[She] bought shares in a tobacco company one month into her leadership of the agency charged with reducing tobacco use — the leading cause of preventable disease and death and an issue she had long championed.
The CDC’s core mission is the prevention of mortality and morbidity. According to the CDC,
Smoking is the leading cause of preventable death. Worldwide, tobacco use causes nearly 6 million deaths per year, and current trends show that tobacco use will cause more than 8 million deaths annually by 2030.
Investing in a tobacco stock while running the CDC is such brazenly deviant behaviour that one wants to laugh. But there is something significant at stake.
What is the nature of assertion? We have no magnifying-glass that can enlarge its features, and render them more discernible; but in default of such an instrument we can select for examination a very formal assertion, the features of which have purposely been rendered very prominent, in order to emphasize its solemnity. […] This ingredient, the assuming of responsibility, which is so prominent in solemn assertion, must be present in every genuine assertion. For clearly, every assertion involves an effort to make the intended interpreter believe what is asserted, to which end a reason for believing it must be furnished. But if a lie would not endanger the esteem in which the utterer was held, nor otherwise be apt to entail such real effects as he would avoid, the interpreter would have no reason to believe the assertion.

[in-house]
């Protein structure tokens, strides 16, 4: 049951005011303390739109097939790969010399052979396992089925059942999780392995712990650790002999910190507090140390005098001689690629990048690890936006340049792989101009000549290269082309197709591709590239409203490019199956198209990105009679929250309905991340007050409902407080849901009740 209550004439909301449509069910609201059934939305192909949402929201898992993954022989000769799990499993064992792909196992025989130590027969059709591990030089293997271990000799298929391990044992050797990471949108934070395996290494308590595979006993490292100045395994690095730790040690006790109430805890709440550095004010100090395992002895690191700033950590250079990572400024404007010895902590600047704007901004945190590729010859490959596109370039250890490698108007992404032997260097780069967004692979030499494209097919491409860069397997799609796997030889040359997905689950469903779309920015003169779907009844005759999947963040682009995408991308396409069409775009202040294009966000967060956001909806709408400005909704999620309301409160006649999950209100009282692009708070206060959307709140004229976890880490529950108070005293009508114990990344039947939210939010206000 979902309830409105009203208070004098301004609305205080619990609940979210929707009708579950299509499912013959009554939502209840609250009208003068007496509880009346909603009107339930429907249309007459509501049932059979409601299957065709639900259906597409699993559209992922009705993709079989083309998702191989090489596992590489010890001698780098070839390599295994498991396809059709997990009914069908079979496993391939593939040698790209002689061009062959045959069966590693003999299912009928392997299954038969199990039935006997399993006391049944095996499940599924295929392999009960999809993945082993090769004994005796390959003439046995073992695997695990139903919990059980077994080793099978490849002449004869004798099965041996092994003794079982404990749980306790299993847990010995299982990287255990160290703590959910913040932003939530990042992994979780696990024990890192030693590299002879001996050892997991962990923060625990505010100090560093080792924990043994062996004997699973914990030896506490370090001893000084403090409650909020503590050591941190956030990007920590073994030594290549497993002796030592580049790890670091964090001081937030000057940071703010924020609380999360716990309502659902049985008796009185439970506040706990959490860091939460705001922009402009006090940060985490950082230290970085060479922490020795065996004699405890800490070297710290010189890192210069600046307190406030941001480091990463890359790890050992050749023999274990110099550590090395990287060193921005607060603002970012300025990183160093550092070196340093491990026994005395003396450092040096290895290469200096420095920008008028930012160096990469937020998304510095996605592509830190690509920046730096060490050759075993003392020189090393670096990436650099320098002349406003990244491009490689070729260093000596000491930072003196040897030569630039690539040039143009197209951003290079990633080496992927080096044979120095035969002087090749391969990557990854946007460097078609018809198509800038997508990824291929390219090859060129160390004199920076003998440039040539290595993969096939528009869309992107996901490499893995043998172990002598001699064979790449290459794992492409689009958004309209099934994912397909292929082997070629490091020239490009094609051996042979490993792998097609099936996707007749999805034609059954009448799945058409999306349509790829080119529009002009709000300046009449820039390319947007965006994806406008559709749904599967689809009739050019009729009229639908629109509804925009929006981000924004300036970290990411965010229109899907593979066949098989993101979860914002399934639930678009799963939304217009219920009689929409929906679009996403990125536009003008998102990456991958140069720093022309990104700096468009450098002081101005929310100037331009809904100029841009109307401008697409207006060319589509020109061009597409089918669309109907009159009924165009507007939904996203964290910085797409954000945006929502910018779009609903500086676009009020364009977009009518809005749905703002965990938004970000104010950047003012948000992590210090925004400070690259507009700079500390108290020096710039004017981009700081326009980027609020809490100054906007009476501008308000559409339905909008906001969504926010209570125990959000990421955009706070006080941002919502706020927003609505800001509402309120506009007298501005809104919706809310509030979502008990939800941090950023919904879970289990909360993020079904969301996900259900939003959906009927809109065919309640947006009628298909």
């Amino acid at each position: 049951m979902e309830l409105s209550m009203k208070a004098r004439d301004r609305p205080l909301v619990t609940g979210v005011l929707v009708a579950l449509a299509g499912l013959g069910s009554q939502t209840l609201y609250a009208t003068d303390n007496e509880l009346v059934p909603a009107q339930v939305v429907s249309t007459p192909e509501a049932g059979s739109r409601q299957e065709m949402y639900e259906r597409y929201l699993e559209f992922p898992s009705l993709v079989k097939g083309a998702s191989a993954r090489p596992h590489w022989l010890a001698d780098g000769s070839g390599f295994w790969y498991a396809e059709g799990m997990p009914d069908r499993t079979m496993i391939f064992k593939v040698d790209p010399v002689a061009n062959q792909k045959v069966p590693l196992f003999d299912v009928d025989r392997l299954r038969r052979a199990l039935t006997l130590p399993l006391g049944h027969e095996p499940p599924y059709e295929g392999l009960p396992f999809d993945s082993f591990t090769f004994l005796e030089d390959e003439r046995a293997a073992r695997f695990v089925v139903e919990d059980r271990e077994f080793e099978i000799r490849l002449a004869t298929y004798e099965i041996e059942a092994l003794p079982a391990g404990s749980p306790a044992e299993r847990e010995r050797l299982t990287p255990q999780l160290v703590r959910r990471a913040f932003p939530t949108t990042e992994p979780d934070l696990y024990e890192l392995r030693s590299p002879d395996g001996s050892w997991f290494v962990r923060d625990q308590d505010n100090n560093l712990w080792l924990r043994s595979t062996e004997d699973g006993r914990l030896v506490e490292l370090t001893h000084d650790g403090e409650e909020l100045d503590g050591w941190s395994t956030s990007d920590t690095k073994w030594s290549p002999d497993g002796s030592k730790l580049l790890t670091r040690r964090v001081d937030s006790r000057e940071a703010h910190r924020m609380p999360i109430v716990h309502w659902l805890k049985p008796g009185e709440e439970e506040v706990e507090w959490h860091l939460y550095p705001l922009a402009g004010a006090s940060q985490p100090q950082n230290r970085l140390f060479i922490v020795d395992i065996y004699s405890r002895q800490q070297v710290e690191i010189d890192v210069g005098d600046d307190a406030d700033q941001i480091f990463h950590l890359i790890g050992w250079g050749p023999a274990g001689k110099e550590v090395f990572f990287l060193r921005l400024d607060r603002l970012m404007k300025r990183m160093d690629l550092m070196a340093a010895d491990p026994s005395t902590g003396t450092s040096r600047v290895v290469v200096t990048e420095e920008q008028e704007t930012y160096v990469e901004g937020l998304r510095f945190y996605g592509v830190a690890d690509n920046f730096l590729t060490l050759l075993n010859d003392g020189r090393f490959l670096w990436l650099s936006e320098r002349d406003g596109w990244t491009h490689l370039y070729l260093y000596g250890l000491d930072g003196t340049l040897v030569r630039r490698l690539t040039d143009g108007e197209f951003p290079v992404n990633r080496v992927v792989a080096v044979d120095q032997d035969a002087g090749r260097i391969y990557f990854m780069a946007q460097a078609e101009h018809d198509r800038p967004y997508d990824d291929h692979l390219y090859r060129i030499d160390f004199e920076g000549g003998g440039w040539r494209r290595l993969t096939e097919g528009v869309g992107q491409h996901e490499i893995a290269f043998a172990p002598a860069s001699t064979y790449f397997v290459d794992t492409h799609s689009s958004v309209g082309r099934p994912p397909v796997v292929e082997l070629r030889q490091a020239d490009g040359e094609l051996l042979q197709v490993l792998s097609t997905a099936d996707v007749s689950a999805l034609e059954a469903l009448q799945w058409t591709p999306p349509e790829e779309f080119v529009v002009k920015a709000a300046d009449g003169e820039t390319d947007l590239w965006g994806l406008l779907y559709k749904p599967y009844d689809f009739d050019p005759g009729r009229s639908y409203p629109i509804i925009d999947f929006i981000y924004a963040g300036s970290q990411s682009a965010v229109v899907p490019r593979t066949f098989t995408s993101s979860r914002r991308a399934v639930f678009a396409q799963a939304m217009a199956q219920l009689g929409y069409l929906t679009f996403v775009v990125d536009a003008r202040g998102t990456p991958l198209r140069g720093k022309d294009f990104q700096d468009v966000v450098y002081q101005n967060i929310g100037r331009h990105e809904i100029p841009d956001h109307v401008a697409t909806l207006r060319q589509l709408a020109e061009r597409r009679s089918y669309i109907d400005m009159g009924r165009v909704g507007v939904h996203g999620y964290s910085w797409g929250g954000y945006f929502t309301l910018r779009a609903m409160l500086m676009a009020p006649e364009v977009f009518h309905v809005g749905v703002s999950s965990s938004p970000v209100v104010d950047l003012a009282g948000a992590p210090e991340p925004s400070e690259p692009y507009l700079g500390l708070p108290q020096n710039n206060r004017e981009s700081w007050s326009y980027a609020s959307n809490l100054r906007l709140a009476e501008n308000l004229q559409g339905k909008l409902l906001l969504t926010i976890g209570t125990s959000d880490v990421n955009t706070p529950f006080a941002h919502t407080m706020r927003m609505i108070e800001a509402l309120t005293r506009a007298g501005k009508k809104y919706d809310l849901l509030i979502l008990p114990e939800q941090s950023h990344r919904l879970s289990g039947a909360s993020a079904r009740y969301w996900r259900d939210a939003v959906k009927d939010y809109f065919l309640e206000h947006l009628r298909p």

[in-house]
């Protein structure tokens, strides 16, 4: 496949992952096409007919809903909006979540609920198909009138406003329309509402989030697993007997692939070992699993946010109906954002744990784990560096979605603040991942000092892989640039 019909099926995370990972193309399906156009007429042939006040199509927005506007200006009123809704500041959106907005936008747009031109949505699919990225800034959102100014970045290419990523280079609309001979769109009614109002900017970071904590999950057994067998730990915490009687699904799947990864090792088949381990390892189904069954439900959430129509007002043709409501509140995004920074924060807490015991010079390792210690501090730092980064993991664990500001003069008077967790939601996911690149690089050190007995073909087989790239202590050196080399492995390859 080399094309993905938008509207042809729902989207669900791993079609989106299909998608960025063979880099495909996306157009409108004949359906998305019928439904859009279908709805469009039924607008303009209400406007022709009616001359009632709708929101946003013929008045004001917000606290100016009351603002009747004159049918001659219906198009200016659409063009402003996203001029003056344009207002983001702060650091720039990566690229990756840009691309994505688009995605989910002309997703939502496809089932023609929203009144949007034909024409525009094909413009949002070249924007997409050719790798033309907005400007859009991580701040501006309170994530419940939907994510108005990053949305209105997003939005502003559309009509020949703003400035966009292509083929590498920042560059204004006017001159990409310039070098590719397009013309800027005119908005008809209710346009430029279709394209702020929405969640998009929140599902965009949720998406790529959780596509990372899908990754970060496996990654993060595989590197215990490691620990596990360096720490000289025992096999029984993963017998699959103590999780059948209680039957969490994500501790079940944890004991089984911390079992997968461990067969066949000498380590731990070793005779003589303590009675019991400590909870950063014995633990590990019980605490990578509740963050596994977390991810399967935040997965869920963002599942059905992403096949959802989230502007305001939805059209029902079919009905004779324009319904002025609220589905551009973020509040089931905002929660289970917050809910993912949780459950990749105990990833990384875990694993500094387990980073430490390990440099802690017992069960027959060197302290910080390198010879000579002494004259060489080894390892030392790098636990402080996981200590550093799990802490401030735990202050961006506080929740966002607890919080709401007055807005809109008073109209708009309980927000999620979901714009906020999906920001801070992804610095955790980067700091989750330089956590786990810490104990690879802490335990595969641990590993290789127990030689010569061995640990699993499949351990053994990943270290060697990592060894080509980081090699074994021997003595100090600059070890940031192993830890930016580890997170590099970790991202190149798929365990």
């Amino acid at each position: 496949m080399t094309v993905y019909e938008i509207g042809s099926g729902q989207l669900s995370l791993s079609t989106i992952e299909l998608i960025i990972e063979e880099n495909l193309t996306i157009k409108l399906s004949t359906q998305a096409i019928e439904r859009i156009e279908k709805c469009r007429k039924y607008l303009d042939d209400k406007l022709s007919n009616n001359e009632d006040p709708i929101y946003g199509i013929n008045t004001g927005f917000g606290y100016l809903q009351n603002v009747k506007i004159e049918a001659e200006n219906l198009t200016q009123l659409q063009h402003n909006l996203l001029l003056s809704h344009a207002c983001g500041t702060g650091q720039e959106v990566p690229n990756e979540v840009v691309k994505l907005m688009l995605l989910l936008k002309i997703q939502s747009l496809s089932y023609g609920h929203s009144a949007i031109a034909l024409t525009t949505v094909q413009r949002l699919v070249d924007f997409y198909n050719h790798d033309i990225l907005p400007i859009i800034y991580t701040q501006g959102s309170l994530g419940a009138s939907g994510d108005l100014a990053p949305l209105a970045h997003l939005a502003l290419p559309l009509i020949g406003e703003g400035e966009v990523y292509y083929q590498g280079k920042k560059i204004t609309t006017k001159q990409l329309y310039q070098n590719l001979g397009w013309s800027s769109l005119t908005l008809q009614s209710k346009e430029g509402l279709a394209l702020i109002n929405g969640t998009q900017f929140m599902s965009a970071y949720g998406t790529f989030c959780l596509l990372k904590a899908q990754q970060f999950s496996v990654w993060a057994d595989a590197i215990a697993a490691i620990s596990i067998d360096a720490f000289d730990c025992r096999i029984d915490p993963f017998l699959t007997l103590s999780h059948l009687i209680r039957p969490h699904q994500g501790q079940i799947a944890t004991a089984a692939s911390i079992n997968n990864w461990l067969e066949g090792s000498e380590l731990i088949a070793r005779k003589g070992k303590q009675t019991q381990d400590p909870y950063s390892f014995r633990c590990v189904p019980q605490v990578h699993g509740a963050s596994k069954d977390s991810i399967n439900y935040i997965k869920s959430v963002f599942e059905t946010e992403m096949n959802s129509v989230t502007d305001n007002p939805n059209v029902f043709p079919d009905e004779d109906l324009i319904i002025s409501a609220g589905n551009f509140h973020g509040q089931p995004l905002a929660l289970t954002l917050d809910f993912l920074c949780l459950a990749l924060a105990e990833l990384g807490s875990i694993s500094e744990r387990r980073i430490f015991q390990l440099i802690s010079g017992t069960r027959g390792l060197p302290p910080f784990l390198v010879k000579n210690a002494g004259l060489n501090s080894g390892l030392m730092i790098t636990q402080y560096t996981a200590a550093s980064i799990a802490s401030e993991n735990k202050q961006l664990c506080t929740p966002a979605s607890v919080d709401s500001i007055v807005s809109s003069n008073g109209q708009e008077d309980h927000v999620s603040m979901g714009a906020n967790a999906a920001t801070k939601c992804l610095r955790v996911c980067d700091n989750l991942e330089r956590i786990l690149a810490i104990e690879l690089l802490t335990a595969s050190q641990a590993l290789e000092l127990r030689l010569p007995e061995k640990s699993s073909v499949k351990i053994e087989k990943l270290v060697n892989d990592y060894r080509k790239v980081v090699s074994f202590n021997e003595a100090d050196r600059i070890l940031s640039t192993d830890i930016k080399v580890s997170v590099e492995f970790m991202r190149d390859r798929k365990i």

Saying something with the intention that others should believe it makes us responsible, to the best of our abilities, for the truth of that statement. When scientific journals require authors to give their final approval of a manuscript, that ritual expresses that responsibility and commitment. Conversely, when someone repeatedly lies, we learn that their statements are just performances, with at best accidental connections to facts.
Something similar happens with values. When you espouse a value, you assert that it is a reason motivating your actions. Hence leaders of organisations are responsible for ensuring that the actions of employees comport with the organisation’s values. So when people behave in ways that traduce their espoused values, we learn that those espousals are just performances — empty signals of virtue — not the provision of reasons for action.
It’s wise to be sceptical about the statements of fact and espousals of values by leaders of nations or organisations. Nevertheless, it corrodes democracy when leaders have little honesty or integrity. We can’t have reasoned public discourse about laws or policy if there’s no glue attaching statements to facts or actions to values.